There are two main reasons for avoiding your blog like the plague, especially when you’re attempting to chronicle such a behemoth undertaking as, say, the building of a house. The first is that nothing is happening – or rather, so little is happening so incrementally that Tolkien himself would be hard pressed to write a scintillating narrative around the week you spent stapling insulation to the ceiling and trying to scrub fiberglass slivers out of your tongue; and the only thing worse than having folks clamor for a blog update (because they’re too nice to straight-up call you a slacker) is the feeling that you’re throwing junk at the wall to see what sticks, and the end result seems to be a sort of chronic, unforgivable dullness.
“Yesterday, we cut drywall. Today, we cut some more drywall. Tomorrow, we will continue to cut drywall…” and on and on, ad nauseam.
The other option is that everything has suddenly started to happen all at once, and your life is such a constant landslide of insanity that it feels like there’s no point in sitting down to write about where the project is at, because it will change again in, oh, about 3 minutes and 18 seconds. Plus there’s that nagging fact that you’re busy working on the house. Every single day and night. Friends? Hobbies? Dates? Parties? I remember those things – vaguely. What I remember more vividly is having lived with some combination of 12 different people in the 8 months since John and I got married, and as much as I love all of them, I really just need my own kitchen and a cast iron skillet that doesn’t always taste like soap. So we work, and we sleep, and then we work some more.
Hey, I never said they were particularly good reasons, but it happens.
On the flip side of things, when I visited this blog to see where in the timeline I needed to pick up my narration, my jaw dropped. The woodstove? Was that really the last development I took the time to mention? Embarrassing. I guess I could feign alien abduction, I could play the chronic illness card, I could point out that feeding a blacksmith is practically a full time job and having a roommate who’s newly addicted to musical theatre causes amnesic brain damage; but really, I just let one of my favorite activities slide through the cracks, and I’m sorry. I will do my best to catch up.
We did spend several days putting up insulation, which was a really bad idea without a respirator. Working with your face tilted up toward the ceiling, combined with that irritating biological compulsion to breathe, will leave a fine layer of itchy slivers all over your mouth the inside of . You’ll cough and feel like you’re suffocating for days. I don’t recommend it. However, if you have to insulate in a tiny space during the dead of a disgusting winter, what I do recommend is working with someone who makes you laugh.
Also, naps. They are good for you.
And strange friends, like James, to keep you from taking your life too seriously.
We were hugely blessed by the donation of some free insulation by Tom, a dear friend and coworker. In fact, across the board, the support we’ve had from our friends and family cannot possibly be overstated! When it came time to drywall, which is the bane of every home builder’s existence and with which we had desperately little practice, Wyatt brought his many years of contracting experience to the table without batting an eyelash. John’s older brother, Jake, also volunteered an incredible amount of time during the drywalling stage, which even included coming straight to the house from karate class.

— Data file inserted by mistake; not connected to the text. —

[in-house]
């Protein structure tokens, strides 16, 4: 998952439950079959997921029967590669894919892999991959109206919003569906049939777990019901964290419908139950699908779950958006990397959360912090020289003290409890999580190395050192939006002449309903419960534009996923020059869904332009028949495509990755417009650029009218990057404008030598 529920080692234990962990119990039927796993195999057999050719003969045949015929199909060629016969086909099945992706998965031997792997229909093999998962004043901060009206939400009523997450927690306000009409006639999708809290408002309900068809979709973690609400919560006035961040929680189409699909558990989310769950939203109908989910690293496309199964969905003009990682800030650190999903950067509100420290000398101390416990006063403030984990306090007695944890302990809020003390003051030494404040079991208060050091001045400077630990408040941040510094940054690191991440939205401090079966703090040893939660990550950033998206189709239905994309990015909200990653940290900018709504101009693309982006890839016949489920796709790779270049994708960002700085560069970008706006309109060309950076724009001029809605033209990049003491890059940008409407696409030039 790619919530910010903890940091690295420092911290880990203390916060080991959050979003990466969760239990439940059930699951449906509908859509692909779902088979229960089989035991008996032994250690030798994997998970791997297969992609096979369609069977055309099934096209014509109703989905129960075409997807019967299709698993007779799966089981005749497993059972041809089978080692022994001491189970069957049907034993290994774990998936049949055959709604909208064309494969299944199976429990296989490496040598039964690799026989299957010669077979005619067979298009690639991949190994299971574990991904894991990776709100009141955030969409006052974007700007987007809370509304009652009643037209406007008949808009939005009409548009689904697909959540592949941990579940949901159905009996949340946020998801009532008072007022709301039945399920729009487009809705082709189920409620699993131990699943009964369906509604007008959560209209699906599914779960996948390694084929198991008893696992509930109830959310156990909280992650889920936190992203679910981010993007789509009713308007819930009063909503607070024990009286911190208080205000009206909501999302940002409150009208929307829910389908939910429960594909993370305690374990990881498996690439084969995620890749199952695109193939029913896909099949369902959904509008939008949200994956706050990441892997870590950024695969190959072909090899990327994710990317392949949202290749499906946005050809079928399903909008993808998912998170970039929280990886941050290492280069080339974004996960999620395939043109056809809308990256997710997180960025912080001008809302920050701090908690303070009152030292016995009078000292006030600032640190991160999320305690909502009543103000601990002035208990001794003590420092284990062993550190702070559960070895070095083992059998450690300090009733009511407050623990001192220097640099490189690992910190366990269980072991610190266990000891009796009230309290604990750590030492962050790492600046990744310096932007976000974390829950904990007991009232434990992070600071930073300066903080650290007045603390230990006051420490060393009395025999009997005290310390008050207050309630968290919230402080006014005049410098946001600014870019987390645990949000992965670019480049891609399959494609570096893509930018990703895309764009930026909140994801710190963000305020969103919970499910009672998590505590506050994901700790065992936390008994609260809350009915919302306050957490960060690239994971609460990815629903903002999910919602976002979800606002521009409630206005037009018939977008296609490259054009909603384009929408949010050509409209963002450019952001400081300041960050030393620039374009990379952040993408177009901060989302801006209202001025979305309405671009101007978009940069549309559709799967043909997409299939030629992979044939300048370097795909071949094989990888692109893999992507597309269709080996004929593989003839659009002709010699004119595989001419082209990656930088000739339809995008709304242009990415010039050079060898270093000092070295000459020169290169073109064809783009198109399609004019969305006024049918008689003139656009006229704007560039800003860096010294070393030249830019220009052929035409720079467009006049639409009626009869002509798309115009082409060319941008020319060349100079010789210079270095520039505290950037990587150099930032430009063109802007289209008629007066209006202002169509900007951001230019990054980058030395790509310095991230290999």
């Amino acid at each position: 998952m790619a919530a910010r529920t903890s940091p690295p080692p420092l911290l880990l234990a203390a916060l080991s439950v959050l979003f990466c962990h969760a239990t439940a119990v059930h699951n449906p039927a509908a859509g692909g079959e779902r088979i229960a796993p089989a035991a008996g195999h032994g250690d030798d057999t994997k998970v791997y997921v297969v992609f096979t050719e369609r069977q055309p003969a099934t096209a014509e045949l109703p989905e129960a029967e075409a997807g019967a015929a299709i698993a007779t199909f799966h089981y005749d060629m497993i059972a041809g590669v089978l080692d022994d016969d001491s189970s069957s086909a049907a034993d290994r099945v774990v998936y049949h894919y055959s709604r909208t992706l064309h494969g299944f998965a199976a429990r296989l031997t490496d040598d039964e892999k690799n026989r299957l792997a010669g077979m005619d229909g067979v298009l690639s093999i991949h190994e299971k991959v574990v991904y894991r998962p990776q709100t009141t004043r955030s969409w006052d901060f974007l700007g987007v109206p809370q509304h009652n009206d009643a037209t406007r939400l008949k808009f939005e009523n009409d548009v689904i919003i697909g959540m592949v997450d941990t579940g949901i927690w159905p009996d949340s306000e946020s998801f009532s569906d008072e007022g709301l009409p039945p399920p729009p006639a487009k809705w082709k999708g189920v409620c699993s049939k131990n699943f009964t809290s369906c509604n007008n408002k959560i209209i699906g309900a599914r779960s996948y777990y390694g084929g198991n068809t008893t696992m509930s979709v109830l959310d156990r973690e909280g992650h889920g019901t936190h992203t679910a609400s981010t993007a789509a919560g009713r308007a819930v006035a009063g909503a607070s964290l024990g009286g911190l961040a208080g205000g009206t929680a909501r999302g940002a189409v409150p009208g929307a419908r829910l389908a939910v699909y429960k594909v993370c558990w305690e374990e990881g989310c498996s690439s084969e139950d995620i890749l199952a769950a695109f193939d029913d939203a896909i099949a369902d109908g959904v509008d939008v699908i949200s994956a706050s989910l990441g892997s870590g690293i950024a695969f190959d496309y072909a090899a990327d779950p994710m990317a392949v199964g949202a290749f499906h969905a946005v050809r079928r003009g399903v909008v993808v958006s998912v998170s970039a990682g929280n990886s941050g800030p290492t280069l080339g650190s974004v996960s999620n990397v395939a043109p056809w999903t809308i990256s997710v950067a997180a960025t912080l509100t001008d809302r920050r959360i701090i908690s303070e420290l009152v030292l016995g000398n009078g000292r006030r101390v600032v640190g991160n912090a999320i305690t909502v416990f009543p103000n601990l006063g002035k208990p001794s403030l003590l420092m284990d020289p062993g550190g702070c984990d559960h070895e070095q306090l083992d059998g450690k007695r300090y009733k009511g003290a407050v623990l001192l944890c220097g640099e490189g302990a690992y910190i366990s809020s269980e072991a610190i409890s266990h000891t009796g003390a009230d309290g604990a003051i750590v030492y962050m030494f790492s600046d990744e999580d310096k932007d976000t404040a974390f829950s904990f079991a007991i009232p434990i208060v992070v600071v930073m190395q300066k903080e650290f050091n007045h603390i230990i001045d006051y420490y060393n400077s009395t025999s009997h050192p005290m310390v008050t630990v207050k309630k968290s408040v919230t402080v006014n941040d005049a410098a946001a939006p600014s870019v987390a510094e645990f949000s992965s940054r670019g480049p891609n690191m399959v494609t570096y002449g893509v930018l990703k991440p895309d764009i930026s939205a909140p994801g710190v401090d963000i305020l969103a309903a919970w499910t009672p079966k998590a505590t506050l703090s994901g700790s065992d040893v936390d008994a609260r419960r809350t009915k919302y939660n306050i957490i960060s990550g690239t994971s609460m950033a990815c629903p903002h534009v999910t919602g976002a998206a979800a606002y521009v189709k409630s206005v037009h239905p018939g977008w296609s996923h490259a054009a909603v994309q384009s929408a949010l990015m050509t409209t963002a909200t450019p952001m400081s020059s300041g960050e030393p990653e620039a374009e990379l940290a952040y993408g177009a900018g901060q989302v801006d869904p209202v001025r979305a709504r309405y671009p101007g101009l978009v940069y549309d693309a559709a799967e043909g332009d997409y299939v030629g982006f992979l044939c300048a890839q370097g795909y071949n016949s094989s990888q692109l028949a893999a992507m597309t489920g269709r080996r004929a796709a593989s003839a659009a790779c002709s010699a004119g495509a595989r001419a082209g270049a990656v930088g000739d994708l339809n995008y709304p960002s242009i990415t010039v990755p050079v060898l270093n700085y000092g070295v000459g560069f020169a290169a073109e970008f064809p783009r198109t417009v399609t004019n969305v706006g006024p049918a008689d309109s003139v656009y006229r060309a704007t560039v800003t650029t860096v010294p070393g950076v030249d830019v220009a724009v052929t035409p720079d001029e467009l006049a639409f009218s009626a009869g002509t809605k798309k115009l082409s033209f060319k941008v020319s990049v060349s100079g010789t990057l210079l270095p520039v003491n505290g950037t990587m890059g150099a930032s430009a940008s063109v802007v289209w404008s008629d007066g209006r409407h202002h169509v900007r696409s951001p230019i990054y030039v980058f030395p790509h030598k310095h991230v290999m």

Drywall was a huge turning point in making our weird little shack look like a home on the inside. Talk about a morale booster!
The psychological trauma of drywall mudding was not captured on film. To be honest, we did a very poor job, both for lack of experience and lack of time; and that was one of several compromises we made in an attempt to keep perfection from being the enemy of good. Our walls are a little lumpy and a little bumpy, and from certain angles, it’s all too easy to pinpoint the truly awful spots. For a little while, that made me feel bad. I don’t like doing substandard work. Neither does John.
Then it occurred to me that WE ARE BUILDING OUR OWN HOUSE. We’re on track to own our first home for under $10,000 before either of us turns 25. And whose living space is picture perfect, anyway? That’s the point – it’s for living in!
Anyway, after the abject misery that was drywall mudding, Jake and his wonderful fiancée, Melanie, helped us to prime the walls and ceiling.
I had originally planned to leave the entire house a delicate shade of off-white. It’s a popular color for tiny house interiors, because the increased reflection helps to maximize natural light and make small spaces look bigger. John was not on board, but I was persistent. He complained that he wouldn’t be allowed to breathe inside, much less touch anything; but again, I was firm.
Until the first time his shoulder bumped a wall as he was climbing to the loft, and a dirty smudge followed his progress like a black eye on my beautiful ivory paint. I relented immediately. We compromised on an attractive shade of blue for the walls, called Thundering Clouds, and decided to leave the ceiling white to make good use of all our ambient natural light.
And that, however briefly, concludes the major milestones of January and February. Much of the last month has been focused on our floor, which looks frankly awesome, but which also took a great deal more time and money than we expected, because – like most things – we had no idea what we were doing. It all worked out in the end, though, and we love it. Seriously. Love it.
For now, I will leave you with a glimpse of that charming madness:
…as well as a fervent promise to write the next chapter of our story very, very soon. We’re in the home stretch now, folks. Stick with us – it’s going to be a wild ride!